With much of our attention focused on the new Cobra Jet Mustangs, this new engine completely snuck by us. It's billed as the most powerful V8 in the world, and we're rather embarrassed for not having known about it until we read the press release. Packing 650 hp and 600 lb-ft of torque, this thing is insane. Ford SVT hasn't revealed any performance figures, but wild rumors on reputable car-magazine websites are speculating 0 to 60 times dipping into the 3-second range, quarter-mile times in the 11s, and a top speed of more than 200 mph--all that performance in a 3,800-pound car with a full factory warranty. The car itself is the '13 Shelby GT 500 Mustang, which debuted in November at the Los Angeles International Auto Show.
To support 650 reliable horsepower (with a warranty), you can bet SVT didn't sign a contract with the cheapest bidder for cranks, rods, and pistons. Nope, these are all forged parts built to handle 6,500-rpm power shifts under 15 pounds of boost. The compression ratio is a boost-friendly 9.0:1, and oil squirters keep the bottoms of each of the pistons cool to help stave off detonation.
It's hard to believe an engine making this much power can exhale through cast-iron exhaust manifolds that look like this. We've heard from many engine builders specializing in mod motors, and they agree there is power to be gained by installing long-tube headers, but the gains aren't huge, and they're often cost prohibitive when comparing dollars spent with horsepower gained. In short, Ford's exhaust manifolds are actually pretty good.
Ford introduced an aluminum version of the 5.4L engine block for the '10 GT 500. Previous versions were cast iron--the same as what you'd find under the hood of a pickup truck. That's not meant as a derogatory statement; there's nothing wrong with the iron 5.4, it's just heavy. SVT was able to shed 102 pounds off the front of the car by switching to an aluminum block last year. The bump in displacement for '12 comes courtesy of a larger bore size: 3.66 inches versus the 5.4's 3.552-inch bore. The stroke remains the same at 4.165 inches.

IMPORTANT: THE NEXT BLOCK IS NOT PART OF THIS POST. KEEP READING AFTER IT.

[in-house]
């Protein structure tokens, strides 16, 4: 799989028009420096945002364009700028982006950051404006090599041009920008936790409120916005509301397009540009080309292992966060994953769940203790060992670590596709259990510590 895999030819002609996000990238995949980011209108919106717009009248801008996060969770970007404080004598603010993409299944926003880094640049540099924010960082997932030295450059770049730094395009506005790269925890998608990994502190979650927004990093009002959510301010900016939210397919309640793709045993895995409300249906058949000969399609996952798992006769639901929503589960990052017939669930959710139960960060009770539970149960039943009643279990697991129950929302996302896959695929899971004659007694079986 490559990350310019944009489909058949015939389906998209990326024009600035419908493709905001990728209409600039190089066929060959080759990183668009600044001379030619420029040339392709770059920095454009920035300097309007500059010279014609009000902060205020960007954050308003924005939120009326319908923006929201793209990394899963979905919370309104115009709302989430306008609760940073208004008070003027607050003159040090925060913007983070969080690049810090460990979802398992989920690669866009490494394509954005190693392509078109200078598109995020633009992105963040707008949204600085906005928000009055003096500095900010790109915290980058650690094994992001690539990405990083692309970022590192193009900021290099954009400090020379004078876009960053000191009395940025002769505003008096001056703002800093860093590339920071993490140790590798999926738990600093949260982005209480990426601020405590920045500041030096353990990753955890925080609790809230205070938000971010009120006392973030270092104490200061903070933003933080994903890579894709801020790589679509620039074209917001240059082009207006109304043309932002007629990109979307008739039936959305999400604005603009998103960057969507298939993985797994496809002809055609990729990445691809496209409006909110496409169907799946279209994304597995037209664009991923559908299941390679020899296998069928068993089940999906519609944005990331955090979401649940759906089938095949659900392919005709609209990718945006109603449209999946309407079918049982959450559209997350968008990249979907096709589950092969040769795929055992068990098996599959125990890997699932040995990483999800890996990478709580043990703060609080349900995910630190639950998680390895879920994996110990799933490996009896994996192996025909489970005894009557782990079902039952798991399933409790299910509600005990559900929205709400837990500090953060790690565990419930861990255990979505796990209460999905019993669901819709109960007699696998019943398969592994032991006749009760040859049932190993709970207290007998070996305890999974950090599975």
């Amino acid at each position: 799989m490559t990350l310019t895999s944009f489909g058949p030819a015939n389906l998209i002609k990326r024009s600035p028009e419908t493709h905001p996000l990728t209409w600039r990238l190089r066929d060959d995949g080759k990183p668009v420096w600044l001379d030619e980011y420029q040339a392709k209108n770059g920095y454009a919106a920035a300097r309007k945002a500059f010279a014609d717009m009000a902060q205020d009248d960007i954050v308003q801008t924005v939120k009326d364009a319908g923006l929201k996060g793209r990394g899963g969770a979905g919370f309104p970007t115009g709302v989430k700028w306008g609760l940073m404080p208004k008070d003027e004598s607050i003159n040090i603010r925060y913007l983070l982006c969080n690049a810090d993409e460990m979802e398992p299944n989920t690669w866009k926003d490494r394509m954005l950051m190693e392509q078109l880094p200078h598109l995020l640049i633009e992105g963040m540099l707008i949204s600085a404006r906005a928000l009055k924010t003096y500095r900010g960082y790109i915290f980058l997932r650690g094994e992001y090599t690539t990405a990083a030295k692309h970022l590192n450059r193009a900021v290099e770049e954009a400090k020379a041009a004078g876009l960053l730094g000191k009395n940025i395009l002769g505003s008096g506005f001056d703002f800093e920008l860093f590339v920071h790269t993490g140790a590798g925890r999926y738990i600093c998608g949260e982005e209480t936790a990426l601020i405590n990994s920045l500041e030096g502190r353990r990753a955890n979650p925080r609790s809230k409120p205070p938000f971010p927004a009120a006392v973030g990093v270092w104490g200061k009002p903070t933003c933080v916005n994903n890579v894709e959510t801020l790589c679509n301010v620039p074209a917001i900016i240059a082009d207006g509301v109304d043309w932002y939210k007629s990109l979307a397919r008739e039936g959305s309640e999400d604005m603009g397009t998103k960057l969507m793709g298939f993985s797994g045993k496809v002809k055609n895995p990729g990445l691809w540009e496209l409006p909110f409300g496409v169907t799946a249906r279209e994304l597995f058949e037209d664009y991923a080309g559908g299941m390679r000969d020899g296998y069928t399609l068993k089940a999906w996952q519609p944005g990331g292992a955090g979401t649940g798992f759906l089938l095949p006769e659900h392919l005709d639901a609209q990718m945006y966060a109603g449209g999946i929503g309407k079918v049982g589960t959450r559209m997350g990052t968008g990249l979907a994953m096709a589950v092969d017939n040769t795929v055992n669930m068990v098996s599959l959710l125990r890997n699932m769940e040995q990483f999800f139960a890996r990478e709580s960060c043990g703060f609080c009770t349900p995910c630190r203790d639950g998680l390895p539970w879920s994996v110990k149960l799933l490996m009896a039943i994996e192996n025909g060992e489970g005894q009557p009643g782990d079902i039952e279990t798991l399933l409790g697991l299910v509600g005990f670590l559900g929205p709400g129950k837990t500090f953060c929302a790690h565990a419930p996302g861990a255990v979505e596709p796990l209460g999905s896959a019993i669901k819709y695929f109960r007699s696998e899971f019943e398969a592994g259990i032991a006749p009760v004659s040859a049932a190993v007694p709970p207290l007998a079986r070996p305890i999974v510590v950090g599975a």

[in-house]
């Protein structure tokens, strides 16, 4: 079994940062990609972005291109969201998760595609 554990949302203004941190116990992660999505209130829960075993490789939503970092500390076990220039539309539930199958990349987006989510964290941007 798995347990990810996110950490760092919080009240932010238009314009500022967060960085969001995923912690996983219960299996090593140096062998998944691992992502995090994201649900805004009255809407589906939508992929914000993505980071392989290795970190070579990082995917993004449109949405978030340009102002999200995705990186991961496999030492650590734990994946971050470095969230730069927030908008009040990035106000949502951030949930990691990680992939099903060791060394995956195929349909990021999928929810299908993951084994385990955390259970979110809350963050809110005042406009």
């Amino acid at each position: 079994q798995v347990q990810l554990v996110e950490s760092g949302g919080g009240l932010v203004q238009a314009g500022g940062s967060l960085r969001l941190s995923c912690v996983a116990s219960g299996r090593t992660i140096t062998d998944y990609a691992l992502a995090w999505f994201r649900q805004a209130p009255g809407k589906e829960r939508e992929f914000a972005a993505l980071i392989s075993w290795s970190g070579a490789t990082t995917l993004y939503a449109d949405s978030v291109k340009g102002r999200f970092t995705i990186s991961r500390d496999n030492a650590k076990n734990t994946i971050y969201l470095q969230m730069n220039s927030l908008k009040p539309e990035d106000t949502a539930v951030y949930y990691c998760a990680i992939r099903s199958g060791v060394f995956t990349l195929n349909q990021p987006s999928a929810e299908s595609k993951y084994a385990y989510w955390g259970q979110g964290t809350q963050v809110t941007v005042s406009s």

This is Eaton's TVS2300 supercharger. It's not new, but it's new to the GT 500. Previous GT 500s came equipped with Eaton's M122H. TVS stands for twin vortices series, a term that accurately describes the lobe design of these blowers, which feature a 160-degree twist rather than the non-TVS, 60-degree lobe design. The greater twist generates more airflow delivered more efficiently. It's estimated that a TVS supercharger has a thermal efficiency nearly 75 percent greater than a non-TVS unit. On this engine, it will generate between 9 and 15 psi of boost.
4. Cylinder Heads
These were tweaked for better coolant flow to manage the extra heat generated by the supercharger. As you'd expect, SVT is tight-lipped about the cam specs, but they're probably not too radical. Ford's literature states the GT 500 will post fuel economy numbers good enough to exempt the car from the gas-guzzler tax.
You're gonna need a stout drivetrain to back up a 650hp engine. SVT delivers with a twin-disc clutch, a carbon-fiber driveshaft, transmission upgrades, and even a launch control system to help keep some rubber on the rear tires. To that, we say, good luck.